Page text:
I have a few recurring photo subjects these days. The Bay Bridge is one, of course, elusive as ever but a pleasure to keep trying to capture. Another is Lake Merritt. At night, it’s like a live impressionist masterpiece. During the day, it’s… well, it’s what I told people about when they got nervous on my behalf when I’d tell them I was planning on continuing to live in Oakland.
“Let me tell you about the lake,” I’d say. “It’s surrounded by joggers. And yuppies. And families that just arrived or have probably been here for a decade or two. It’s absolutely terrifying. You’re right to stay away.”
Today, the sun was shining, and the sky was perfect and blue with punctuating fluffy clouds. The lake was in an un-stinky mood, covered with dozens of people sculling and canoeing and otherwise acting in ways that seem very un-January to me. I shed my light scarf shortly after I left the house. By the time I hit Lake Merritt’s northwest edge, I was a bit too warm and squinting because I’ve misplaced my sunglasses and have yet to replace them.
This is not a new discomfort. I’ve lived in a place other people found enviable, all white sand and endless sun and such. Unchallenging conditions, I scoffed. What, don’t you like seasons? Is it super hard to put on a coat a few months a year? Your life must be hard.
And then it made sense for me to move here. The Bay Area doesn’t lack weather, but Oakland gets less of it than San Francisco, and I hear that even San Francisco isn’t San Francisco anymore in that respect. El Niño helped me ease in a bit – cold mixed with unrelenting rain still feels like home today.
And then there are days like today.
Endless and perfect at precisely the time we should all be feeling mildly oppressed by the weather.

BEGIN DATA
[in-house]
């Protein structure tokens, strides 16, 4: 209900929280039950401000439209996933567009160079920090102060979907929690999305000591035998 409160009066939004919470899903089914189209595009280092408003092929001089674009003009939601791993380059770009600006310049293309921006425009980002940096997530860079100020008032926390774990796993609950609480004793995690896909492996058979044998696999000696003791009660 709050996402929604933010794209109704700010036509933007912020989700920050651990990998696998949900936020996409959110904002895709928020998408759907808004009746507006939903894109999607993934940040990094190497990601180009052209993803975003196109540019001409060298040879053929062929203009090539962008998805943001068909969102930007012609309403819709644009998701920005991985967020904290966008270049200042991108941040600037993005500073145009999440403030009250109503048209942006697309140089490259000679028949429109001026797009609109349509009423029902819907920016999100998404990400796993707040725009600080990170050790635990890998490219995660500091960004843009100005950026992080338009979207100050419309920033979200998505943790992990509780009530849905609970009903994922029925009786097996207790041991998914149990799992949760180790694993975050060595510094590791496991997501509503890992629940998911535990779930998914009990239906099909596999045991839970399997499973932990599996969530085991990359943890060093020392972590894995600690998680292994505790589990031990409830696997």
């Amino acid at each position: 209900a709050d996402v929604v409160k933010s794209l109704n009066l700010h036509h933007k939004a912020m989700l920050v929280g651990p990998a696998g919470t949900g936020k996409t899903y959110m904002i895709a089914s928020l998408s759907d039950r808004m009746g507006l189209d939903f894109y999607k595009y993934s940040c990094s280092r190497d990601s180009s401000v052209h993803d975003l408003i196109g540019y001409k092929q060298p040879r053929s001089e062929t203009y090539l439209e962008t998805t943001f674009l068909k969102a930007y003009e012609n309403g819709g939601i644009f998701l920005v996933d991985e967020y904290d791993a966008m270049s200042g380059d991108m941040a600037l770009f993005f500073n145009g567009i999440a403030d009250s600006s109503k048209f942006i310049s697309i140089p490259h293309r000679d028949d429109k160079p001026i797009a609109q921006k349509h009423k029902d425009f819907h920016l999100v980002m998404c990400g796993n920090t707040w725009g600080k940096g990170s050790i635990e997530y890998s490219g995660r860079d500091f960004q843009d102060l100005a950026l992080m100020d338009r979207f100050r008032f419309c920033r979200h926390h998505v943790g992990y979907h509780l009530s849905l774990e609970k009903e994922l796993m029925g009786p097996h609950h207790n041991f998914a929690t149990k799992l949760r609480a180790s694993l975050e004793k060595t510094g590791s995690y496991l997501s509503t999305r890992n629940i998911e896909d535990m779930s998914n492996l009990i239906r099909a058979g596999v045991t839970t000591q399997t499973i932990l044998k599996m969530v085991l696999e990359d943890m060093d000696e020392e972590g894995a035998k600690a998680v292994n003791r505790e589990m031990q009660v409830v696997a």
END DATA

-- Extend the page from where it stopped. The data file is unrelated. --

I get asked a bit less these days about how I’m settling in, how the switch in locations after my long relationship with Seattle is going.
I have a lot of thoughts on that, but I know the question most people are asking. So I give the shorter answer: “Overall, pretty good, but the weather might be something that doesn’t work for me, in the end. We’ll see.”
“Oh,” the person says, if they’re far away. “Yeah, I heard San Francisco weather could be pretty cold and gloomy.”
“No,” I return. “It’s… nice. Sunny, all the time. I miss my sweaters. I miss hunching against wet gusts of wind, and grey days for weeks at a time. I liked that. I might have been the only one.”
This seems to be hard for a lot of people to understand. I assure them that I’m not joking, but I don’t think they believe me.
I wonder: will I convert to this way of being, where weather is so gentle that cars and tombstones survive uneroded for decades on end? Will I relax into such gentle living?
And will a week and a half in Scandinavia at one of the hardest points of winter settle things for me just a little?
We shall see.